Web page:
Newly developed software has drastically reduced the amount of time and effort required by MnDOT’s Regional Transportation Management Center (RTMC) to analyze congestion in the Twin Cities metropolitan area.
Developing MnDOT’s annual Metropolitan Freeway System Congestion Report used to be a manual process that could be applied to only a portion of the large quantity of data generated by in-pavement sensors.
The new Highway Automated Reporting Tool now automatically imports and cleans data to produce a report about the percentage of network miles congested during peak periods as well as three new reports on other performance measures.
The tool will help MnDOT engineers and planners better develop congestion reduction strategies and determine the most cost-effective investments in the network.
From RTMC’s control room, engineers monitor and manage 400 miles of Twin Cities freeway traffic using data from thousands of in-pavement sensors.
“Before HART, it took months to analyze freeway performance using traffic data from only the month of October. Now engineers can quickly analyze data from any time period, significantly improving traffic planning,” said Jesse Larson, Assistant Freeway Operations Engineer for MnDOT’s Metro District Regional Transportation Management Center.
The tool was developed in a MnDOT-funded study led by University of Minnesota researcher John Hourdos.
Rumble strips alert sleepy and inattentive motorists that they are about to veer off the highway or into the opposite lane of traffic. But the grating noise that prevents collisions can also be annoying to nearby residents.
Around Minnesota, more and more counties are facing push-back as they install shoulder rumble strips on roadways in populated areas. This is because county road shoulders are narrow — leading drivers to frequently hit the rumbles.
“There is a strong concern statewide that these noise complaints will raise enough concern that legislation may be passed reducing their use,” said technical liaison Ken Johnson of MnDOT’s Office of Traffic, Safety and Technology.
A European-developed style of rumble strip, called sinusoidal, could provide Minnesota a new means of warning drivers without as much stray highway noise.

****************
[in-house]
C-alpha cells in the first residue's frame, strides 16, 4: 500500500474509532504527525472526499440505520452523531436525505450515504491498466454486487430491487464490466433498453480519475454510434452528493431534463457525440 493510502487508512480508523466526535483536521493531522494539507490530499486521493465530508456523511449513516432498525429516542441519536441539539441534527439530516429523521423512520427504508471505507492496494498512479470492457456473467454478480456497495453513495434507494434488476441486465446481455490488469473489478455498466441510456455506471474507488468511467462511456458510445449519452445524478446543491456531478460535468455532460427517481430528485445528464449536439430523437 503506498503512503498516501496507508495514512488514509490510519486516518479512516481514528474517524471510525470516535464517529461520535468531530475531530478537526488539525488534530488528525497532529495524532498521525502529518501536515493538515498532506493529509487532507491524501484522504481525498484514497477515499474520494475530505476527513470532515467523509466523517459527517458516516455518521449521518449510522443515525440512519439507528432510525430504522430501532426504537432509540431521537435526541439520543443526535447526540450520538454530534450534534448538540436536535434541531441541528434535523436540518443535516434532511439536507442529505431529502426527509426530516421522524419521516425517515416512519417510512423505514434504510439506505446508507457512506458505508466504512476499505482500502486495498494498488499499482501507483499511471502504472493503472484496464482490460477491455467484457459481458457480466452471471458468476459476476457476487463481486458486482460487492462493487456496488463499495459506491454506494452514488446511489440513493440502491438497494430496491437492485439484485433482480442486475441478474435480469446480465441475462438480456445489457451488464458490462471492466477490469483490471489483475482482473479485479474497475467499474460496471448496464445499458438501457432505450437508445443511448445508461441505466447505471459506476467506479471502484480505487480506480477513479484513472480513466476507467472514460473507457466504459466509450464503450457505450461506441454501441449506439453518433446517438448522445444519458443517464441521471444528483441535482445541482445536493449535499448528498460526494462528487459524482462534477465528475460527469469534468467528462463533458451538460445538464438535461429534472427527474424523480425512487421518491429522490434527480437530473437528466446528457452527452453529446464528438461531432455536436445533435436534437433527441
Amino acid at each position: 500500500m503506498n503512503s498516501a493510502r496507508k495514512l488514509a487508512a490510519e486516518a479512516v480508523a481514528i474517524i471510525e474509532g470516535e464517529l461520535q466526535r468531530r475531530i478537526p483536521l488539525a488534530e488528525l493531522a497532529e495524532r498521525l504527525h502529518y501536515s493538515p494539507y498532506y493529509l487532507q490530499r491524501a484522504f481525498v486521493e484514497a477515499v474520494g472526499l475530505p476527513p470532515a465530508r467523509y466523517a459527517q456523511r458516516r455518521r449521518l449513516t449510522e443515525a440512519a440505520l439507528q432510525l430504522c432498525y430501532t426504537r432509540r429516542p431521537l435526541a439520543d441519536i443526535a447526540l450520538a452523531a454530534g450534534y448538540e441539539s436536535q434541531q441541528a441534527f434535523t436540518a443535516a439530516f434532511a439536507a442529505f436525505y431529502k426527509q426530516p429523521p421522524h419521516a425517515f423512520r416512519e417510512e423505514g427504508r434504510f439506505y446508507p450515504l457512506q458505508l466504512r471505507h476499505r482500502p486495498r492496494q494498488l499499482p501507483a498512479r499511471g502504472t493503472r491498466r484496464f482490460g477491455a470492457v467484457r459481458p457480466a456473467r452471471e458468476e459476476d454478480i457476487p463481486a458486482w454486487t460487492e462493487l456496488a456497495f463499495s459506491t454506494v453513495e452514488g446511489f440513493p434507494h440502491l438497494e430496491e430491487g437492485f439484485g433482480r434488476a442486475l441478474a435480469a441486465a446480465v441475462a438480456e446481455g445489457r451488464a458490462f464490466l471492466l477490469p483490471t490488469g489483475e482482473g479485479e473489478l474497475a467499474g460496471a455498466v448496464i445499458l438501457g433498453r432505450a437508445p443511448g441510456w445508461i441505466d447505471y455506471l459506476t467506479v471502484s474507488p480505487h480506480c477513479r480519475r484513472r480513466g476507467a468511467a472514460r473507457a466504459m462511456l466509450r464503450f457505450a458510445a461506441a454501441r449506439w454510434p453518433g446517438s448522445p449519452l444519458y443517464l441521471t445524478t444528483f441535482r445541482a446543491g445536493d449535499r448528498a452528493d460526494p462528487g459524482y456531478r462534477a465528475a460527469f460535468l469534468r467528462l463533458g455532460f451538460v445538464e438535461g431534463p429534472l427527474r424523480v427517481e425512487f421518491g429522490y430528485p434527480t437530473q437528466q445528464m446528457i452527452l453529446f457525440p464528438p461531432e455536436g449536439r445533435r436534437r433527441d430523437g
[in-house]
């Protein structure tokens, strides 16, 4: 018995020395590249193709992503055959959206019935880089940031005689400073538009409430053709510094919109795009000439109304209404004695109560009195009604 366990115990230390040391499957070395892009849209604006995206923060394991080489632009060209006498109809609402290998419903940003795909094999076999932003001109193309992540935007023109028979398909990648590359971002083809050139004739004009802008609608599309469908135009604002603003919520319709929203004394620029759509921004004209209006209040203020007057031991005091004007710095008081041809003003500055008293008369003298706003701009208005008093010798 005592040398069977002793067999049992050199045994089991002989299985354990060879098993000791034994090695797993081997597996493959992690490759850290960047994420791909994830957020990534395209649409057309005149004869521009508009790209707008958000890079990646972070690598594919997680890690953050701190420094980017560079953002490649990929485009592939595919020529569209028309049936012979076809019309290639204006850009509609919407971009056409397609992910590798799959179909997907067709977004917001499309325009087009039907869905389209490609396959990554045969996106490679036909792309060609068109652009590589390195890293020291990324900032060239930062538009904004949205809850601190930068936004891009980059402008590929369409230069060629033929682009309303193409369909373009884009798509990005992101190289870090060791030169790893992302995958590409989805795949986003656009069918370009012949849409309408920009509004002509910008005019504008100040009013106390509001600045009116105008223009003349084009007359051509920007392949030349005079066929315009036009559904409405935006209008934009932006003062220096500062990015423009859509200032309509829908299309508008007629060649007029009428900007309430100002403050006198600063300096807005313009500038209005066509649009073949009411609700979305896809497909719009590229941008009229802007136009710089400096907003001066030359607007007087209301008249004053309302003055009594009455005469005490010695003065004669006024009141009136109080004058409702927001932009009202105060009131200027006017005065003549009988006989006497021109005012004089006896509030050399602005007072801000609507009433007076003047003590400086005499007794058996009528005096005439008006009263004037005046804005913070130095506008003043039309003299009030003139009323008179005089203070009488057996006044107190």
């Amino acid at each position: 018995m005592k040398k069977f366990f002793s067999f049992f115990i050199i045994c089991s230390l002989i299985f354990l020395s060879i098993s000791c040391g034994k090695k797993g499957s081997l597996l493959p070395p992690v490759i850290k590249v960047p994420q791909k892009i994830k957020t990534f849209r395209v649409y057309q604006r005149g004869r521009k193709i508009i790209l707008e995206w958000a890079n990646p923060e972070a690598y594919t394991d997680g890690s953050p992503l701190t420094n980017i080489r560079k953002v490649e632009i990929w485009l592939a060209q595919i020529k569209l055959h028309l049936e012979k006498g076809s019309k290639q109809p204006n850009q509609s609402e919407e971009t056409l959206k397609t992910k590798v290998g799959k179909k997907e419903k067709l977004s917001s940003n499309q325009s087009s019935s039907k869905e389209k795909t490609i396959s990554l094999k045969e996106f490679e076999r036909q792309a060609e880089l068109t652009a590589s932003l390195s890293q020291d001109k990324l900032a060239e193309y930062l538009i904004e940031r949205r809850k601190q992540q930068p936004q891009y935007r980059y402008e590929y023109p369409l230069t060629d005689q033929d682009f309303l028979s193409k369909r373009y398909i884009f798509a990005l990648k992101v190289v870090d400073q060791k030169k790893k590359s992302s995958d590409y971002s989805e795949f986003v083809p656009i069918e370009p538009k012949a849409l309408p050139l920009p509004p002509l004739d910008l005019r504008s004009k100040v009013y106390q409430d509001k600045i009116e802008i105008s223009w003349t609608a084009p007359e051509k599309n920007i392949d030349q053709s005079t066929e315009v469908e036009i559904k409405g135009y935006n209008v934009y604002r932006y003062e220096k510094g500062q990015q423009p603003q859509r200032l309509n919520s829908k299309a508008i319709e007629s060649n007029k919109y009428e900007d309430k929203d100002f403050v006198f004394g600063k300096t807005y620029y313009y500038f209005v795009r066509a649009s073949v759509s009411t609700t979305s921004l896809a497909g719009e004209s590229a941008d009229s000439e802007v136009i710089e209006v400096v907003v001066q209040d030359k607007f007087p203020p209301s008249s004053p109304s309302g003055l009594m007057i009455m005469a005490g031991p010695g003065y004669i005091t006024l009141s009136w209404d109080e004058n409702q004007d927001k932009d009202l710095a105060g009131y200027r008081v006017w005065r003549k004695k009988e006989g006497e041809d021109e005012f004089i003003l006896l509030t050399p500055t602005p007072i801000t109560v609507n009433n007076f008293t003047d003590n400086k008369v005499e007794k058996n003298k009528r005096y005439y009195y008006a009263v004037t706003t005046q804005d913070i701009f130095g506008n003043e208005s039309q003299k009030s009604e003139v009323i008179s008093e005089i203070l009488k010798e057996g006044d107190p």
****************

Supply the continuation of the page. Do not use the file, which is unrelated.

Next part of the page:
Rumble strips are patterns ground into asphalt that cause a vehicle to vibrate when its tires come close to the centerline or road edge. They help prevent lane departure crashes, which account for more than 50-percent of fatalities on the road system.
The sinusoidal rumble (below) has a sine wave pattern ground into the pavement, while the traditional rumble strip (top photo) doesn’t follow a wave pattern.
MnDOT’s Office of Traffic, Safety and Technology plans to test different designs of the Sinusoidal rumble strips to find the one with the highest level of interior vehicle noise and lowest level of exterior vehicle noise.
The navigability of sinusoidal rumbles by motorcycles and bicycles will also be evaluated. The project was recently funded with a research implementation grant from MnDOT’s Transportation Research Innovation Group.
If sinusoidal rumble strips are found to be effective, the chosen design will be used for centerlines and road shoulders in noise-sensitive areas throughout the state highway system. It is anticipated that counties will also adopt the design.
Unlike counties, most of MnDOT’s recent complaints have been for its centerline rumbles, which are required on all rural, high-speed undivided roads in Minnesota, Johnson said.
MnDOT has considered allowing more exceptions due to residential noise concern; however, doing so could result in more fatal and serious crashes. Sinusoidal rumbles are seen as a possible alternative for these noise-sensitive areas.
The Local Road Research Board is also studying different designs of sinusoidal rumble strips in Polk County.
Two summers ago, the Minnesota Department of Transportation installed electronic message boards on parts of Interstates 35W and 94 to help warn drivers of crashes and to recommend speed levels during periods of high congestion.
Now, MnDOT would like to use the devices — officially known as Intelligent Lane Control Signs (ILCS) — to advise drivers of sudden stopping or slowing of traffic. Many crashes occur when drivers cannot react quickly enough to these changes.
The Minnesota Traffic Observatory (shown in the feature photo above) is developing a warning system to detect such problematic traffic patterns and issue automatic advisories to drivers.
Shock waves on I-94
A section of I-94 in downtown Minneapolis, where southbound I-35W and westbound I-94 converge, may have the highest crash rate in the state.
As shown in the video above, vehicles constantly slow down and speed up here during rush hour, which causes a ripple effect called “shock waves.”
“There’s a crash every two days,” said University of Minnesota researcher John Hourdos, whose students watched over a year’s worth of video footage to document every accident and near accident. “They’re not severe crashes — no one has died for as long as I can remember, and most happen at slow speeds — but they cause a lot of delays for the traveling public.”
When statistics were still being kept, this section of I-94 had the highest number of accidents in the state, with approximately 150 crashes and 400 near crashes observed in 2003.
Researchers developed a program 10 years ago to detect “shock wave” patterns in the traffic, but they couldn’t develop a practical solution until the state invested in electronic message boards.